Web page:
Thank God, that He is the God of second chance, a God who prefers to mend rather than discard. In Matthew 12:20, it is said of our Lord Jesus “a bruised reed He will not break and a smoking flax He will not quench.” The reed was used by shepherds as a kind of flute and once cracked it was discarded. A smoldering wick was also useless for giving light. The references represent the people in world considered damaged goods and rejected by most in society. God’s commitment in Christ is to mend and heal such people, not to “break” them or to “quench” them. When we land hard, Christ’s nailed-pierced hand is there to help us bounce back.
Therefore, when it comes to failure we should not fail to remember:
We all fail. As the offspring of Adam and children of dust, it is not hard for us to muck things up. Abraham was a liar. Jacob was a deceiver. Moses was a murderer. David was an adulterer. Peter was a blasphemer. Morally speaking no one has a perfect score (Rom. 3:23). The best of us are not that good.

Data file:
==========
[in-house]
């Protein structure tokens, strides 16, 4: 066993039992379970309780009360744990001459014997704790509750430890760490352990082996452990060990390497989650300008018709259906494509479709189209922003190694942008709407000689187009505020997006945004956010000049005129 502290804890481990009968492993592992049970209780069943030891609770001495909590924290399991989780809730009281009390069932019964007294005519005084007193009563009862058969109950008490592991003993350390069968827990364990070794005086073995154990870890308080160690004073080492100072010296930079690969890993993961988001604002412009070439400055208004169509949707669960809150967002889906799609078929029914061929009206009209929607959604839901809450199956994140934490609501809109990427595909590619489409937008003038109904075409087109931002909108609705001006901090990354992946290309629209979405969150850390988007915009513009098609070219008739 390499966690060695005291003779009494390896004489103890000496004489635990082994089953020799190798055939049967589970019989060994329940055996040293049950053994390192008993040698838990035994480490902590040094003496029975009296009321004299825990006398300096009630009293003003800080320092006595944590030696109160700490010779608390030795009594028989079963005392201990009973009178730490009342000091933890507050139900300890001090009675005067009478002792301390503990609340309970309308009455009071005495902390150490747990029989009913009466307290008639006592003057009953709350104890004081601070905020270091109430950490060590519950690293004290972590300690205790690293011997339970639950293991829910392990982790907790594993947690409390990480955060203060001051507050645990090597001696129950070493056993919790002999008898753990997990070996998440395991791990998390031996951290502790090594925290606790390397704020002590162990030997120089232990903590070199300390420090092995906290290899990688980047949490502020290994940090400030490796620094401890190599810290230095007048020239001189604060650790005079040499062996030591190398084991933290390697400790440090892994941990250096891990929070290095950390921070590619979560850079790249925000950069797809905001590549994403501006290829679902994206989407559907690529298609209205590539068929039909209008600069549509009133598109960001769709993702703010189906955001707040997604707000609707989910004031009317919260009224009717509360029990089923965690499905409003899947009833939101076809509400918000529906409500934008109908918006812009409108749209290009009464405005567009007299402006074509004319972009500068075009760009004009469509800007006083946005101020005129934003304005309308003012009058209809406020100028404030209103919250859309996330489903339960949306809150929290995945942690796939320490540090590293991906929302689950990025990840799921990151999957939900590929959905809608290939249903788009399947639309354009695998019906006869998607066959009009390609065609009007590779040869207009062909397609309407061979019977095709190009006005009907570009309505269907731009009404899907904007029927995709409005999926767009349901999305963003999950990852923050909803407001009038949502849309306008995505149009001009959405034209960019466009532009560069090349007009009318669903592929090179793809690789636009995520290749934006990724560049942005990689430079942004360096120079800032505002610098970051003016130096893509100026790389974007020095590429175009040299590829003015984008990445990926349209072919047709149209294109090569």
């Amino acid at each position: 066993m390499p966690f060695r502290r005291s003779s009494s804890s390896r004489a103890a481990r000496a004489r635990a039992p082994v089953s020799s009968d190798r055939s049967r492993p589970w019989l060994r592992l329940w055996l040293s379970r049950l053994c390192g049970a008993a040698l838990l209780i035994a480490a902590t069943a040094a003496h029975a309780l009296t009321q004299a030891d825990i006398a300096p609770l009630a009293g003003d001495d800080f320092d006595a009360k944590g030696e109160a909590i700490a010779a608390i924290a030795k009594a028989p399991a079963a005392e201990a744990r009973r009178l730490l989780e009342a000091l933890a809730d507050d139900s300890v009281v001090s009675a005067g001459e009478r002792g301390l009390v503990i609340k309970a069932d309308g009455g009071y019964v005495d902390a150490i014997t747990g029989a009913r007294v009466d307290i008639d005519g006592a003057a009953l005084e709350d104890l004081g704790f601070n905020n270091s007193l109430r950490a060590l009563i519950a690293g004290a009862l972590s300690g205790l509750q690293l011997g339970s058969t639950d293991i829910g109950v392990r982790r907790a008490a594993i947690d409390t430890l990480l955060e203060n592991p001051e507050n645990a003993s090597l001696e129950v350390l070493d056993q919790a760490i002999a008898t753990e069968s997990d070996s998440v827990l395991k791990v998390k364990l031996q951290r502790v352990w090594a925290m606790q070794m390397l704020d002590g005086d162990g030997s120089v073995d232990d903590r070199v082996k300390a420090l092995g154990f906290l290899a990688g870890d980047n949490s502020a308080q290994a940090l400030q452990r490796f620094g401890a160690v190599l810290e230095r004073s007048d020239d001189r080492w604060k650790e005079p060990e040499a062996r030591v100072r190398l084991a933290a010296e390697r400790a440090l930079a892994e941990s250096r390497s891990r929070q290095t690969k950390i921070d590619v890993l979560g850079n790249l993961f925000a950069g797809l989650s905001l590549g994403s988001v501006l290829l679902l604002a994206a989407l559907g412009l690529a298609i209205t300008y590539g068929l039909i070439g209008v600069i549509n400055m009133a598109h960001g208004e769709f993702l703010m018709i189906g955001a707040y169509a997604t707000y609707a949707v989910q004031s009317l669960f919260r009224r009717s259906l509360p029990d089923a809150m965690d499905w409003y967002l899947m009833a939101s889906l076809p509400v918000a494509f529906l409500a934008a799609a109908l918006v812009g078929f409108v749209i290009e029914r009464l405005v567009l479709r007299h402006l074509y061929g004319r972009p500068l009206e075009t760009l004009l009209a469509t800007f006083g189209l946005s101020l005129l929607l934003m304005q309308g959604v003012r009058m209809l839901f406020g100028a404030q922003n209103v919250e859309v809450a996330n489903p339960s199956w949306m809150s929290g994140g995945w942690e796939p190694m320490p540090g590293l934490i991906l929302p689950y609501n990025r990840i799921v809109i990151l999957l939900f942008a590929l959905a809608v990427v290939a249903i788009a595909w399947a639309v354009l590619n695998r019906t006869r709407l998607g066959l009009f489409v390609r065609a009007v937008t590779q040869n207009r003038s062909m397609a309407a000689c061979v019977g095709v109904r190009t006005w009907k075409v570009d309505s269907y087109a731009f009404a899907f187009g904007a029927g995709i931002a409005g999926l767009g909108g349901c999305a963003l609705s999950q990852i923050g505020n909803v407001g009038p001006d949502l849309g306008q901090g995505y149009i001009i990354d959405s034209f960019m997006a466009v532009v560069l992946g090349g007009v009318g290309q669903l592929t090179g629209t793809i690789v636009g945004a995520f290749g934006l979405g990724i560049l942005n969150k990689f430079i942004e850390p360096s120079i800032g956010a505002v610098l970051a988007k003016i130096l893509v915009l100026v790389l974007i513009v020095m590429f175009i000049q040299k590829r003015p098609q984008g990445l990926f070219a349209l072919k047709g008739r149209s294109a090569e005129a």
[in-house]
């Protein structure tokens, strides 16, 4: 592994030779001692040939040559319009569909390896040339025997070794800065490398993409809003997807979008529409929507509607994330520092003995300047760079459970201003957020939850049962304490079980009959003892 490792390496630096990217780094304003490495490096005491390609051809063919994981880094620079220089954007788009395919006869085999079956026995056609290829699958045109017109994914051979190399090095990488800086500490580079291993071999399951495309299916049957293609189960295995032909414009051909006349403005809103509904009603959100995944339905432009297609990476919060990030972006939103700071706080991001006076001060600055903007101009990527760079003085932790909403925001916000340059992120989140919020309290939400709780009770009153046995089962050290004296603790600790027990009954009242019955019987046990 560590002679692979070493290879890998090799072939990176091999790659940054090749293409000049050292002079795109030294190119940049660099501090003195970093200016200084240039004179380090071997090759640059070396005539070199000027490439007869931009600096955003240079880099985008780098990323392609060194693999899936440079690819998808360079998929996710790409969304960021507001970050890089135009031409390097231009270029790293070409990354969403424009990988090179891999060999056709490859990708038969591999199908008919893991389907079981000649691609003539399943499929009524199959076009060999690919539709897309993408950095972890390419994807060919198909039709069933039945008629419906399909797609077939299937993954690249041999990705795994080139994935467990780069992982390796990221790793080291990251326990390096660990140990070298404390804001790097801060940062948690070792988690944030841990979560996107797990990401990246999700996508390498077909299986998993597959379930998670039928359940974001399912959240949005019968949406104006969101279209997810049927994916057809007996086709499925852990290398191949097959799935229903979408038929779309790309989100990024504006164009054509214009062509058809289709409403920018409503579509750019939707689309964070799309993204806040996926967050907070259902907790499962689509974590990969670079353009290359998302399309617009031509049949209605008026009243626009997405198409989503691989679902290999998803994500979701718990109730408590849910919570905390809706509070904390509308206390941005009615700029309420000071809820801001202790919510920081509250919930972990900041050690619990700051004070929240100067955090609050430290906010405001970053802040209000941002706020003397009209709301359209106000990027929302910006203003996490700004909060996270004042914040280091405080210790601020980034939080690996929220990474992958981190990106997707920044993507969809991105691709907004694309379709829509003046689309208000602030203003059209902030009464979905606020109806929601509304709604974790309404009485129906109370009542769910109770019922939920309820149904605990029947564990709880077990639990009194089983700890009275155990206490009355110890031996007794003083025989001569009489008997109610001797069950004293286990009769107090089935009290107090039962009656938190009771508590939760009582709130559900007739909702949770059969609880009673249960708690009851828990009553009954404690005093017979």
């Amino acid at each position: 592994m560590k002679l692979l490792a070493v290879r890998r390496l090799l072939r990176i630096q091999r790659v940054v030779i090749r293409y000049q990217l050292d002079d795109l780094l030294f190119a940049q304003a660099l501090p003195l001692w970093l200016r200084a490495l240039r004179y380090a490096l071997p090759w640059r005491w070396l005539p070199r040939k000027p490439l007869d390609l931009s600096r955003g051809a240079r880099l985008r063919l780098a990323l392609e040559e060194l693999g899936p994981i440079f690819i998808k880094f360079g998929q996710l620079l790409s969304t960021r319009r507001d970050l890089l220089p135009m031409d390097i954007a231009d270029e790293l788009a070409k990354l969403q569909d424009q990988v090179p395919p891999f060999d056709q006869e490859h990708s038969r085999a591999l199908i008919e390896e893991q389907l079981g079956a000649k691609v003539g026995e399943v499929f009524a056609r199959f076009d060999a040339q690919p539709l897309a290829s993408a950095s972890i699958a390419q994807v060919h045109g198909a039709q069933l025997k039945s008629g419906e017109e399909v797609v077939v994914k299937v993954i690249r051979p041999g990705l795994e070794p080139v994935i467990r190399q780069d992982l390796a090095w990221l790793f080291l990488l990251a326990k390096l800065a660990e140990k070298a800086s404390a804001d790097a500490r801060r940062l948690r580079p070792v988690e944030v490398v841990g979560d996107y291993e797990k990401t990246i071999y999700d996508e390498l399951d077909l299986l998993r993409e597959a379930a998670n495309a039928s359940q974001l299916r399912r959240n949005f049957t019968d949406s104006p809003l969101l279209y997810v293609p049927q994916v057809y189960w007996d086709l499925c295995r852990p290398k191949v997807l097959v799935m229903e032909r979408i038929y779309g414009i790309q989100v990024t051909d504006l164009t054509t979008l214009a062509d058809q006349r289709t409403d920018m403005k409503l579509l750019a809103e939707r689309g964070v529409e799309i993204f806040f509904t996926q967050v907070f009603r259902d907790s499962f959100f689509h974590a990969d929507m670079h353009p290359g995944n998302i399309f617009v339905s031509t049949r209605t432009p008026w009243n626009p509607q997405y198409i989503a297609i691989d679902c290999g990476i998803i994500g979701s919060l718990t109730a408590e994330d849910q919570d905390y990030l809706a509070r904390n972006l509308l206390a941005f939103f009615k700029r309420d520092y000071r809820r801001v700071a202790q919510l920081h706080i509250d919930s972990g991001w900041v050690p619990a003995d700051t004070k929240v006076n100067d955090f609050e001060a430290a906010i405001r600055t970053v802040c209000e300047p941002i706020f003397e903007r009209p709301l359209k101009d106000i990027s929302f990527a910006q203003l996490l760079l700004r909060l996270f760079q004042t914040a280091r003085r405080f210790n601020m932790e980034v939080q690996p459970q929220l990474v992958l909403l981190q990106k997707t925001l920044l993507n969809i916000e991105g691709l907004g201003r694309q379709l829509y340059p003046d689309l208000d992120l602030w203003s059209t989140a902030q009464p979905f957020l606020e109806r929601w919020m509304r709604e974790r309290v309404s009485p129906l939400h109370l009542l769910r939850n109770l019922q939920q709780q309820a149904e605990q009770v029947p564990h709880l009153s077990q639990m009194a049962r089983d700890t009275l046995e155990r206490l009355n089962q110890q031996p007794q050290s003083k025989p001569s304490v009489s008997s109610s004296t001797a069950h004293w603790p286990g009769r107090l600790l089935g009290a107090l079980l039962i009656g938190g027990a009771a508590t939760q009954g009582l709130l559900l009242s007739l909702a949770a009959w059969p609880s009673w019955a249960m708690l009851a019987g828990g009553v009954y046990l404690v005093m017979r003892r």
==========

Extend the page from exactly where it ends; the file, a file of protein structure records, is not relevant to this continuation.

We can fail well. There is such a thing as “failing forward” by learning from what we have done wrong, repenting, and laying hold of God’s forgiveness. We can drown in guilt or we can swim back to shore helped by the incoming tide of God’s grace. Elijah emerged from his failure a new man with a new mission (1 Kings 19:15-16). Peter was strengthened after his failure, and set to work again by Christ (Luke 22:31-32). We must not waste our sorrows or sins. They must be allowed to temper and teach us about our sorry selves and the One who is greater than all our sin. Fail successfully.
Our failures do not cause God to fail. Heaven is never shaken by the stumbles of God’s servants. In case you have never noticed, many of the heroes of Hebrews 11 were reclaimed failures. Abraham the liar, Jacob the swindler, Moses the murderer and David the adulterer are all in there. Our failures thankfully do not tie God’s hands. God is a potter and works with mud, and is able to take that which is marred and remake it into a thing of beauty (Jer. 18:1-6). God loves to restore the broken and brittle and then parade them before the world as trophies of His grace.
Winston Churchill, who forged new qualities in the cauldron of failure once noted: “Success is never final and failure is never fatal; it is the courage to continue that counts.” Failure is never final unless you give up.